First seen in 1995 it has steadily improved resulting in the latest 1250cc fuel injected version, the previous 1157 cc air/oil-cooled motor did not meet Euro 3 emissions regulations so a change was needed. While the new 1255 cc engine produces almost identical horse power and torque figures as the old air cooled engine, the big difference is in where in the RPM band peak torque is produced. This 1255 cc engine produces its whopping torque (108Nm) at a low (3750) RPM. That power is sent to the driveline via a new six speed constant mesh transmission.
Because it was/is so cheap the 1200 Bandit gained the name, rightly or wrongly, as a bit of a hooligan bike, there are businesses that began because of this bike and are still around today which is a testament to the brand. But with more recent revisions the bike has taken on a more streamlined and modern feel, taking it more towards tourer territory and the latest version is just that.
The newest version has been named the ‘Grand Touring’ and from that you would expect some extras, you get them in the form of a full set of hard luggage, fairing lowers and the latest Garmin Zumo 550 sat nav with european maps, on top of the standard ABS. With all that it should be a great bike, unfortunately there are a couple of small things that create big problems.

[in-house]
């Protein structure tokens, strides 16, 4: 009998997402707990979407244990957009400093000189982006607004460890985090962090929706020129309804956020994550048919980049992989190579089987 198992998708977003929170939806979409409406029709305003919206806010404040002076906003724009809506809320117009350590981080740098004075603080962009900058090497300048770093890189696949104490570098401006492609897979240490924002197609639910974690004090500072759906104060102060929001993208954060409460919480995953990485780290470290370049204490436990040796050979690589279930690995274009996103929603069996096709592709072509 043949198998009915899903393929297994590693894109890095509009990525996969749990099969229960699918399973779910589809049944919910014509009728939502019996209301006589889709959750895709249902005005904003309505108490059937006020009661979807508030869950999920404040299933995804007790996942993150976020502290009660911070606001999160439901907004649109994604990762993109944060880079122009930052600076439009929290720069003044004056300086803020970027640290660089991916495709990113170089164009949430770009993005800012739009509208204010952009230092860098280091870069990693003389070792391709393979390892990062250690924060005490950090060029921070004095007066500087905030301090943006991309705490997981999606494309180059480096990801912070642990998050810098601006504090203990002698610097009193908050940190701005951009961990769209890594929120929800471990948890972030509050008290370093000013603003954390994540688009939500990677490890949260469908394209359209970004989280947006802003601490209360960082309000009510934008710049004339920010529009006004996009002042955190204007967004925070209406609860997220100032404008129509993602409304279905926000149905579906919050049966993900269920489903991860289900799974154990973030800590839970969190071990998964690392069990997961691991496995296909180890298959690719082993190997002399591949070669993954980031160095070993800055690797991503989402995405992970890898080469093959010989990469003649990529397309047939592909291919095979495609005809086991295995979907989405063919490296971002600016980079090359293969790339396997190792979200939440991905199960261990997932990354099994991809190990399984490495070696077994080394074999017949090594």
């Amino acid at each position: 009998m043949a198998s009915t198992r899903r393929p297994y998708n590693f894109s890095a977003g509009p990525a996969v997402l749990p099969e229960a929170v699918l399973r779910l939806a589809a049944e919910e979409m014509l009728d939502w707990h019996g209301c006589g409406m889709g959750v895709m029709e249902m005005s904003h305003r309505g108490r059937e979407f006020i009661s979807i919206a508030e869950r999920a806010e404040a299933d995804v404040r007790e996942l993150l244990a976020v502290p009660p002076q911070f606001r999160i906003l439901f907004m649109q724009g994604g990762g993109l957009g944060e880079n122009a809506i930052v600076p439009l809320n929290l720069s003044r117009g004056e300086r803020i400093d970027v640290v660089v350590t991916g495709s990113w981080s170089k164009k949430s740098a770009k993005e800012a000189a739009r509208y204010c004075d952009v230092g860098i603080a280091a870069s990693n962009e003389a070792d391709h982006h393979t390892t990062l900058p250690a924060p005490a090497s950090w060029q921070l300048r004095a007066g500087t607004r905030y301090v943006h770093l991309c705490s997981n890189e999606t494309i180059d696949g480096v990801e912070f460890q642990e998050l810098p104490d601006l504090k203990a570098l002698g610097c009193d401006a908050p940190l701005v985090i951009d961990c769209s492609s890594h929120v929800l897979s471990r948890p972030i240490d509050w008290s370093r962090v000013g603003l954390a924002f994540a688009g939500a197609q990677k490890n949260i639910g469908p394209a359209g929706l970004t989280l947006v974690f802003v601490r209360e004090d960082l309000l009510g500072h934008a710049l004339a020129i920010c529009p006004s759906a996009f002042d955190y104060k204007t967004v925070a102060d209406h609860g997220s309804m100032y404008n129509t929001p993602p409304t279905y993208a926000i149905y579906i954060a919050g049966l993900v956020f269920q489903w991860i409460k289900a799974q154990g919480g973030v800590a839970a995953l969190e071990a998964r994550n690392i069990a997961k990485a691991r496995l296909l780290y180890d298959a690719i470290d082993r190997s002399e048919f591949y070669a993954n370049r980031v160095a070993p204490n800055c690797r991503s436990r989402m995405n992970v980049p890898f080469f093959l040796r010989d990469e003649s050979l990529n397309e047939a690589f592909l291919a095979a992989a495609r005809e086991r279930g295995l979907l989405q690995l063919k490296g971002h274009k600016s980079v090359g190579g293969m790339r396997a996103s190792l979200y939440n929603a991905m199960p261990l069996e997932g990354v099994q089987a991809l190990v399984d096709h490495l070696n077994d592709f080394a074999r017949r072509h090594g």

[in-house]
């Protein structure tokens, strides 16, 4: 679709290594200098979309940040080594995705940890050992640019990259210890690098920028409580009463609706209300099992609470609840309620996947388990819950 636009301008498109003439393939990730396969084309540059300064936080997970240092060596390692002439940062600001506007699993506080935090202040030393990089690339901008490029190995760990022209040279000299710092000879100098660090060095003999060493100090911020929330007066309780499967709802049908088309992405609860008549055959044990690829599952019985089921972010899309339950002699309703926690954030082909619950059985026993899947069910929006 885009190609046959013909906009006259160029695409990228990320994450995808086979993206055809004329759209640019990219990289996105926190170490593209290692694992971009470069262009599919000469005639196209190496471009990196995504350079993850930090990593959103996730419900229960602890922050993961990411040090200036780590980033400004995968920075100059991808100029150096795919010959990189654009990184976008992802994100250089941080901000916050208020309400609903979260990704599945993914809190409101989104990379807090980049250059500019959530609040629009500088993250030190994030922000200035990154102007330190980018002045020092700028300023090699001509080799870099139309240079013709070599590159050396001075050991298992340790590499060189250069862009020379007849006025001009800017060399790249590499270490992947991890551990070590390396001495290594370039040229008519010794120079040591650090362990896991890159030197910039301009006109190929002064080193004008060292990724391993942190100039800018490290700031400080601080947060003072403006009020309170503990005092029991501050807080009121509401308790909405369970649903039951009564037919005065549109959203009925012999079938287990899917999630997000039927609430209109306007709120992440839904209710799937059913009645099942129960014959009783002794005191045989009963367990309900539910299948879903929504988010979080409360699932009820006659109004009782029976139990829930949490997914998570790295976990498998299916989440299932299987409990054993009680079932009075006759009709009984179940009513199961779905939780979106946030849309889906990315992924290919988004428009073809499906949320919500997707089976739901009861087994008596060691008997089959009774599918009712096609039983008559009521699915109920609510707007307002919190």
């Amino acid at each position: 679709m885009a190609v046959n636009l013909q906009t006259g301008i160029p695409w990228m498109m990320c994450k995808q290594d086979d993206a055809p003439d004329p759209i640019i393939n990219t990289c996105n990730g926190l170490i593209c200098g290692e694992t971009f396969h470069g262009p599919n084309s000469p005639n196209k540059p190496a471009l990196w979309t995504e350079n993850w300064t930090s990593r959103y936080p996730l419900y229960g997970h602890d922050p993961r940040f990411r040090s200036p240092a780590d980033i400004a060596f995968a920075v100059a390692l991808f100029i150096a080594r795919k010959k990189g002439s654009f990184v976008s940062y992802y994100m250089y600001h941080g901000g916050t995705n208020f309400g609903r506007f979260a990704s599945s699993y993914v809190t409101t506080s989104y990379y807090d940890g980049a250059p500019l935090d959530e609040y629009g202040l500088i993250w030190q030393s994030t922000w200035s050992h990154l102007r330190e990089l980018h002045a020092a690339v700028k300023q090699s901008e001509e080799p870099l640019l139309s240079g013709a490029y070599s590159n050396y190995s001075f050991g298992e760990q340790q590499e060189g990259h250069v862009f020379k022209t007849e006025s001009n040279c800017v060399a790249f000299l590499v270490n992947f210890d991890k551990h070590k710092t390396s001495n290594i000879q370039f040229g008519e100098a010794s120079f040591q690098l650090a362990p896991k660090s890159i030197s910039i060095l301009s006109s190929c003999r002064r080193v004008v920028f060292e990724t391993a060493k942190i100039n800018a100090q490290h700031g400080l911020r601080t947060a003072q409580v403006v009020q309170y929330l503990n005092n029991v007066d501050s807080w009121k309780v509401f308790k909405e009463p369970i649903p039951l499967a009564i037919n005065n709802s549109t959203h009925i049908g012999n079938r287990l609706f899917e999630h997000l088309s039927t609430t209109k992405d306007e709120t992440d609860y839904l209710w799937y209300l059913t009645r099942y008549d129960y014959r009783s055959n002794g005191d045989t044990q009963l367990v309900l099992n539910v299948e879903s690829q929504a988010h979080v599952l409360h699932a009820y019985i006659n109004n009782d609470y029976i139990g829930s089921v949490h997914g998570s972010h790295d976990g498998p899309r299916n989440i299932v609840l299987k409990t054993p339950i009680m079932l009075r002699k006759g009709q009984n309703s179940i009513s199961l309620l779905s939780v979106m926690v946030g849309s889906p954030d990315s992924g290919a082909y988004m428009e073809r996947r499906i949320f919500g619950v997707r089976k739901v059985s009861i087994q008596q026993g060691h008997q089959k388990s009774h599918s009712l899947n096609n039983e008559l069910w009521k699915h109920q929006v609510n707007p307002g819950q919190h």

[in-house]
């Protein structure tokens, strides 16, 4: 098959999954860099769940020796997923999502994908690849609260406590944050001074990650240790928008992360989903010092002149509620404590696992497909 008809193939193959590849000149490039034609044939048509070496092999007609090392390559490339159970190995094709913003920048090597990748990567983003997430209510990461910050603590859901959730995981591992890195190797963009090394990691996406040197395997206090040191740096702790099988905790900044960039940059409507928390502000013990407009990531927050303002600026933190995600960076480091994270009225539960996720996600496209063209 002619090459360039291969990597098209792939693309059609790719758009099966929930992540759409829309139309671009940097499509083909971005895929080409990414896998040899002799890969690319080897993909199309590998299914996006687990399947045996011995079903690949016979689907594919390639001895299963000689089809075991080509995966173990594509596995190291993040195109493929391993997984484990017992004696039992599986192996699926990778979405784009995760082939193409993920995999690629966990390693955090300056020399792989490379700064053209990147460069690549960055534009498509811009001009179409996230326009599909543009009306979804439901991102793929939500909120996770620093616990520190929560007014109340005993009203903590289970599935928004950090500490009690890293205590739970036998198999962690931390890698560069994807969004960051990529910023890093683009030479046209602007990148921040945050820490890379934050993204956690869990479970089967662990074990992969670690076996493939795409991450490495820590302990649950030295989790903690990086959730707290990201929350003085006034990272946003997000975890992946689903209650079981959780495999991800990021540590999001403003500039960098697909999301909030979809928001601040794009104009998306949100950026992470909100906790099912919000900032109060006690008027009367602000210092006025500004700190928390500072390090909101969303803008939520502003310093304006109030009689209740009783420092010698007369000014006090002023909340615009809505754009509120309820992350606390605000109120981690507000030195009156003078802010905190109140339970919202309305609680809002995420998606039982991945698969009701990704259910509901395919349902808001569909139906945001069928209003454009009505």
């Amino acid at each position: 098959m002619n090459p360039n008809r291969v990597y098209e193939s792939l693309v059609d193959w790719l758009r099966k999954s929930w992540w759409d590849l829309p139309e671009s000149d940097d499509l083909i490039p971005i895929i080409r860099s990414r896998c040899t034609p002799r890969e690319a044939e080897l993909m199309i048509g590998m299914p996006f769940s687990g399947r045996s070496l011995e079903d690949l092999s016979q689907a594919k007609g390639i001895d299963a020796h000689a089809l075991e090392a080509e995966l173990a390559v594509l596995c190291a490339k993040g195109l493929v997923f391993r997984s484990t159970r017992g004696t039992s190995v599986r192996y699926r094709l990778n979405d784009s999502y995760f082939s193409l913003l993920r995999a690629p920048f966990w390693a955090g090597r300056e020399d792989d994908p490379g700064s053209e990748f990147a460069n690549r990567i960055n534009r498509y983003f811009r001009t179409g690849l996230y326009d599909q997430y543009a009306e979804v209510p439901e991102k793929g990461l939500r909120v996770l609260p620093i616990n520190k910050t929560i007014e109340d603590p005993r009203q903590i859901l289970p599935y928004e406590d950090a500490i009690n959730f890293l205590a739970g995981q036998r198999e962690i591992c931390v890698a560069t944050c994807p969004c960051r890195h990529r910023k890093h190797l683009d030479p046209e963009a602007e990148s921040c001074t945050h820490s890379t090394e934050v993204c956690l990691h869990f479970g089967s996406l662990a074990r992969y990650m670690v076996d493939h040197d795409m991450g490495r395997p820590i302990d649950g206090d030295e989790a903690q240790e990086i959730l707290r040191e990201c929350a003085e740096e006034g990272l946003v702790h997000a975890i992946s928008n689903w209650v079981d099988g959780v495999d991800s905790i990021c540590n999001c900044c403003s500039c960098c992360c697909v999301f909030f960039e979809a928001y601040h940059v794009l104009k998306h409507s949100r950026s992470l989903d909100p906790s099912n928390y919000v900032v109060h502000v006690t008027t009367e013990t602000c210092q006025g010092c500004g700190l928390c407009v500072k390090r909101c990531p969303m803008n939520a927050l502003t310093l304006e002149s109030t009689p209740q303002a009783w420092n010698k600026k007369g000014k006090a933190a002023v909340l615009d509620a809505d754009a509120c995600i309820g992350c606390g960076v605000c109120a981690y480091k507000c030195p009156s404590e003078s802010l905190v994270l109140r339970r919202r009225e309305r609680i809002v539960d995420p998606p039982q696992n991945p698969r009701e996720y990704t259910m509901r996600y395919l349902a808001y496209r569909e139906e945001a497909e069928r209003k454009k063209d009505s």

You have a 19 litre tank which isn’t massive, and then the warning light comes on at 120 miles – not good! On my return I questioned it and was told there are 7 litres left at the light, which gives you a theoretical mileage of 190 to the tank. But why so early? It would be better for it to come on at 150 miles so you get a sense of the true mpg and don’t need to stop as much we did with not knowing.
I’m a firm believer that if your going to test a ‘Touring’ bike you have to tour on it, or at least get some miles in over a few days, and this I did with the wife on a trip through France to the Millau Bridge and back with a group of friends from Kent bmf and others. Things didn’t quite go to plan though and I must point out that the problems we had would not happen to 2 people of size 10 proportions.
When the wife first sat on the bike the day before we left she said ‘ooh that’s cosy’ which should have pointed me to the problem but didn’t, I just wanted to go on holiday. The ‘cosy’ feeling is caused by the top box over hanging the rear seat reducing the room, in effect it pushed the wife forward by about 3-4 inches. This in turn pushed me forward virtually onto the tank and as a consequence your legs are pushed back to reach the pegs which doesn’t help.
Removing the top box all together was not an option as it had gear in it, but we did try it for a short ride and the rack for the box was digging in to the wifes rear.
Having said this it is just as well the topbox was there or the wife would have been left sitting on a french road somewhere, a couple of times! The throttle is very light so all that power can come in very quickly if you are not careful but it is a lot of fun.
Day one was a 406 mile run to Issoudun, south of Orleans which should have been an easy run though boring, it turned into agony highlighting problem 2 – the seat. It has been narrowed which gives less support for the pillion, also the edges of the riders seat have been schampfered off so being forced further forward the support was gone. By the time we arrived we were in agony and couldn’t wait to get off.